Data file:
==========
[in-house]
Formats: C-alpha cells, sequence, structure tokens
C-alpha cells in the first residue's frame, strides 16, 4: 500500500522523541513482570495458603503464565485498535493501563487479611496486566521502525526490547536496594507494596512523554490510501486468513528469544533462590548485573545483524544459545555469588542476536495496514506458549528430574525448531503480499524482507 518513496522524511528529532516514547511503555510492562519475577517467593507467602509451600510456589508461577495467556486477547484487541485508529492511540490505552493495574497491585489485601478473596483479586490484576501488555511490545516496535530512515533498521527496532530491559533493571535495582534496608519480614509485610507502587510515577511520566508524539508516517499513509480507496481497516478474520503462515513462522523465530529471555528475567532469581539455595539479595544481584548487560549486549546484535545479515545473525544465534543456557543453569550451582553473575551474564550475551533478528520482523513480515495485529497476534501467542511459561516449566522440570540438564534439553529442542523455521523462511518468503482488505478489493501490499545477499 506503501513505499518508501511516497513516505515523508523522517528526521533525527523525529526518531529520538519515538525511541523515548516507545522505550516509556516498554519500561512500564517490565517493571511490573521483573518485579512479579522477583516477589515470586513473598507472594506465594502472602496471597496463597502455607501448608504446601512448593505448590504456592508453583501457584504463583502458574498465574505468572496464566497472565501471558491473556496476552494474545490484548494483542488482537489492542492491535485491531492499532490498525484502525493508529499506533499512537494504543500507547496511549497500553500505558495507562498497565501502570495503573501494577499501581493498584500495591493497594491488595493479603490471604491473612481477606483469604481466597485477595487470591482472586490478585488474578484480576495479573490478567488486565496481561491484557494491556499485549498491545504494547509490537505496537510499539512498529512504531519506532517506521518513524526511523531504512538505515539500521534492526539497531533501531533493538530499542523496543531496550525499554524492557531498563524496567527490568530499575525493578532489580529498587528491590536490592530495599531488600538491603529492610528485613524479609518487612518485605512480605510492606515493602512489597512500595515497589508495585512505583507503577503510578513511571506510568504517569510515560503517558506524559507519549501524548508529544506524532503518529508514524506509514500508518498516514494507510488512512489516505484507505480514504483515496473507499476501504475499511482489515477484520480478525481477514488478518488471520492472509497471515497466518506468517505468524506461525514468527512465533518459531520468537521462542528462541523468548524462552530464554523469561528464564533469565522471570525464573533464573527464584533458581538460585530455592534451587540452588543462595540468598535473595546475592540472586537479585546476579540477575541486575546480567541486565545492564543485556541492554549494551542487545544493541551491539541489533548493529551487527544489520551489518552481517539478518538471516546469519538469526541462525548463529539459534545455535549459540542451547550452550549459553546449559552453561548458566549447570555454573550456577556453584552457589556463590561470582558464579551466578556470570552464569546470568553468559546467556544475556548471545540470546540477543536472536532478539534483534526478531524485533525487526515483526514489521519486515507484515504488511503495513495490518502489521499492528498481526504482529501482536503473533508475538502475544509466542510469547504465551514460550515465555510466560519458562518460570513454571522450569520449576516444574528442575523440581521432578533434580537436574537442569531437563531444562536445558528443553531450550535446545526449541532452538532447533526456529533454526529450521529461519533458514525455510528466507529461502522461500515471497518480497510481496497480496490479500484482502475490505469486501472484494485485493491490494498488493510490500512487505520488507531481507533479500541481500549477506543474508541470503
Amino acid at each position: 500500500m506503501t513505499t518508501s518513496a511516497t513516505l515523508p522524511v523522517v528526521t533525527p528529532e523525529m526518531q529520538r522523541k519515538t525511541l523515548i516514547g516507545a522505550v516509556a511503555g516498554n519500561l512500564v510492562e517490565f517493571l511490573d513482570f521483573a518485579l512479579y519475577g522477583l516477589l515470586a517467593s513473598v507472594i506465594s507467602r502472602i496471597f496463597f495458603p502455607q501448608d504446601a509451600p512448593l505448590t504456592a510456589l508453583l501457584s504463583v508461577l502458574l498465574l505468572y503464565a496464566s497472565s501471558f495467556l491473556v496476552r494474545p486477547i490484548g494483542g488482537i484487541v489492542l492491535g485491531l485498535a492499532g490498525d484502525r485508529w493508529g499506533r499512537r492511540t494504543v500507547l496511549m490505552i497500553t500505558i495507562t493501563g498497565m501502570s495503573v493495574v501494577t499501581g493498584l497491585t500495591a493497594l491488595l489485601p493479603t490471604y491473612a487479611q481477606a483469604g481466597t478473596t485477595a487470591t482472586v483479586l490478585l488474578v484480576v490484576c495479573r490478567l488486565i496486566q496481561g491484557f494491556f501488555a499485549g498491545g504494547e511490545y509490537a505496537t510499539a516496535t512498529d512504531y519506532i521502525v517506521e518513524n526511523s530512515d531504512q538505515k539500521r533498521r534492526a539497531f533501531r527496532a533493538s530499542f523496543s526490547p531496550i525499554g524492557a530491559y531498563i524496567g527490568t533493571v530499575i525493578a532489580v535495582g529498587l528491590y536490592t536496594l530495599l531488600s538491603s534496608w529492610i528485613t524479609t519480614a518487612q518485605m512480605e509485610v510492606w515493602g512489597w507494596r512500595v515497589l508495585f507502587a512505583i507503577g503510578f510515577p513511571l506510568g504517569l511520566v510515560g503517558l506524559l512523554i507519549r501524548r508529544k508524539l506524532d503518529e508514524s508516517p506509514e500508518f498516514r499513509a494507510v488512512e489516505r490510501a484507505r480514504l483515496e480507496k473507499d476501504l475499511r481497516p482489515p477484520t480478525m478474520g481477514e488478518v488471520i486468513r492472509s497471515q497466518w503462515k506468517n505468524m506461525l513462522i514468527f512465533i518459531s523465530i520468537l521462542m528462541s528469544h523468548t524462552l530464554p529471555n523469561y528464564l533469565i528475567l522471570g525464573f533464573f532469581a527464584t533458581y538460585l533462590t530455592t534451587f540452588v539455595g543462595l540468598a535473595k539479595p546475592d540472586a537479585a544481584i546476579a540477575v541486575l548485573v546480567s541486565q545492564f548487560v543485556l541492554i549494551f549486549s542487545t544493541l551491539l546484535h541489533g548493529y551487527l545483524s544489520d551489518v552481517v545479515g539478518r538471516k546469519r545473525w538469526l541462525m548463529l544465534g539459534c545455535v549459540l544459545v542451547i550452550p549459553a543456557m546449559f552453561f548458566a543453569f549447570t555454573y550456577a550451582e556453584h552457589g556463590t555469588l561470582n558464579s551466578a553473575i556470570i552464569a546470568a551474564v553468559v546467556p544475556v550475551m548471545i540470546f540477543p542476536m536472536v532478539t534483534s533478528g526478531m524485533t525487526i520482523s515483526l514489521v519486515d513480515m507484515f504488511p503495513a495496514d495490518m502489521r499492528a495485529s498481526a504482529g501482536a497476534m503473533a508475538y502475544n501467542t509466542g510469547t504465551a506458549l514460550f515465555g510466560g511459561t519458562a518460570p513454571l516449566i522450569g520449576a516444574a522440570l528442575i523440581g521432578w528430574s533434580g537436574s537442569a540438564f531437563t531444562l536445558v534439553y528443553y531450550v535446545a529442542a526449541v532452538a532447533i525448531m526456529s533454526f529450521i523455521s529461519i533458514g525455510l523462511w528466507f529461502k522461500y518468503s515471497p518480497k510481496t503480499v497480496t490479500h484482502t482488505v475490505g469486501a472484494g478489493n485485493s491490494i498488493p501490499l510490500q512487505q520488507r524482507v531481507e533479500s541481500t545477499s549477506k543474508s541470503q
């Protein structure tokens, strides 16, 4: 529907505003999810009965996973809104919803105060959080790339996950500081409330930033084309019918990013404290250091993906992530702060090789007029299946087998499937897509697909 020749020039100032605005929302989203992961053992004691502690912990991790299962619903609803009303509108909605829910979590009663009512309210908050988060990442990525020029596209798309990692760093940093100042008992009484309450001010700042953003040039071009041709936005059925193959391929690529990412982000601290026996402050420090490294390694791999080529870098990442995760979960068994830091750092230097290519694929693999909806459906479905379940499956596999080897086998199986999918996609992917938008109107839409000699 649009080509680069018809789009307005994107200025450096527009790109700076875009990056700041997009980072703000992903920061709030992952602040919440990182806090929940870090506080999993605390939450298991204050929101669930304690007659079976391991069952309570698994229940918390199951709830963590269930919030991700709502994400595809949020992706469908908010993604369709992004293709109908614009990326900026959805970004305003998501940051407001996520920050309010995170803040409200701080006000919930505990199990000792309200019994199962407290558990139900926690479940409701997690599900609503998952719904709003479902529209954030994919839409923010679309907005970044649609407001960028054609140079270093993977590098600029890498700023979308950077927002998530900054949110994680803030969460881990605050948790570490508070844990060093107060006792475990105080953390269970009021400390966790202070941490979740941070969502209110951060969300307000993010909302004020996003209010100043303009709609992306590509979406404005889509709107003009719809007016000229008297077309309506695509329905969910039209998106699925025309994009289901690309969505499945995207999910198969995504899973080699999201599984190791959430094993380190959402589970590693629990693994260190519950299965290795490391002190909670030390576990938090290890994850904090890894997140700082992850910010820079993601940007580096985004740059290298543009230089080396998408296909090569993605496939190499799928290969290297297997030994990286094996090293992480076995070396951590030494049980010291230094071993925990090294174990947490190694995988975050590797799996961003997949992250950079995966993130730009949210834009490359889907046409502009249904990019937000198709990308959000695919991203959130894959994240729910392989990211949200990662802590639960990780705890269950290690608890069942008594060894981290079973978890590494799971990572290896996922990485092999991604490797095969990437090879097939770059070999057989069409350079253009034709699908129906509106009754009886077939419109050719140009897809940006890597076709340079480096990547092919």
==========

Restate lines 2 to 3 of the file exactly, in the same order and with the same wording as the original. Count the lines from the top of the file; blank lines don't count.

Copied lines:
Formats: C-alpha cells, sequence, structure tokens
C-alpha cells in the first residue's frame, strides 16, 4: 500500500522523541513482570495458603503464565485498535493501563487479611496486566521502525526490547536496594507494596512523554490510501486468513528469544533462590548485573545483524544459545555469588542476536495496514506458549528430574525448531503480499524482507 518513496522524511528529532516514547511503555510492562519475577517467593507467602509451600510456589508461577495467556486477547484487541485508529492511540490505552493495574497491585489485601478473596483479586490484576501488555511490545516496535530512515533498521527496532530491559533493571535495582534496608519480614509485610507502587510515577511520566508524539508516517499513509480507496481497516478474520503462515513462522523465530529471555528475567532469581539455595539479595544481584548487560549486549546484535545479515545473525544465534543456557543453569550451582553473575551474564550475551533478528520482523513480515495485529497476534501467542511459561516449566522440570540438564534439553529442542523455521523462511518468503482488505478489493501490499545477499 506503501513505499518508501511516497513516505515523508523522517528526521533525527523525529526518531529520538519515538525511541523515548516507545522505550516509556516498554519500561512500564517490565517493571511490573521483573518485579512479579522477583516477589515470586513473598507472594506465594502472602496471597496463597502455607501448608504446601512448593505448590504456592508453583501457584504463583502458574498465574505468572496464566497472565501471558491473556496476552494474545490484548494483542488482537489492542492491535485491531492499532490498525484502525493508529499506533499512537494504543500507547496511549497500553500505558495507562498497565501502570495503573501494577499501581493498584500495591493497594491488595493479603490471604491473612481477606483469604481466597485477595487470591482472586490478585488474578484480576495479573490478567488486565496481561491484557494491556499485549498491545504494547509490537505496537510499539512498529512504531519506532517506521518513524526511523531504512538505515539500521534492526539497531533501531533493538530499542523496543531496550525499554524492557531498563524496567527490568530499575525493578532489580529498587528491590536490592530495599531488600538491603529492610528485613524479609518487612518485605512480605510492606515493602512489597512500595515497589508495585512505583507503577503510578513511571506510568504517569510515560503517558506524559507519549501524548508529544506524532503518529508514524506509514500508518498516514494507510488512512489516505484507505480514504483515496473507499476501504475499511482489515477484520480478525481477514488478518488471520492472509497471515497466518506468517505468524506461525514468527512465533518459531520468537521462542528462541523468548524462552530464554523469561528464564533469565522471570525464573533464573527464584533458581538460585530455592534451587540452588543462595540468598535473595546475592540472586537479585546476579540477575541486575546480567541486565545492564543485556541492554549494551542487545544493541551491539541489533548493529551487527544489520551489518552481517539478518538471516546469519538469526541462525548463529539459534545455535549459540542451547550452550549459553546449559552453561548458566549447570555454573550456577556453584552457589556463590561470582558464579551466578556470570552464569546470568553468559546467556544475556548471545540470546540477543536472536532478539534483534526478531524485533525487526515483526514489521519486515507484515504488511503495513495490518502489521499492528498481526504482529501482536503473533508475538502475544509466542510469547504465551514460550515465555510466560519458562518460570513454571522450569520449576516444574528442575523440581521432578533434580537436574537442569531437563531444562536445558528443553531450550535446545526449541532452538532447533526456529533454526529450521529461519533458514525455510528466507529461502522461500515471497518480497510481496497480496490479500484482502475490505469486501472484494485485493491490494498488493510490500512487505520488507531481507533479500541481500549477506543474508541470503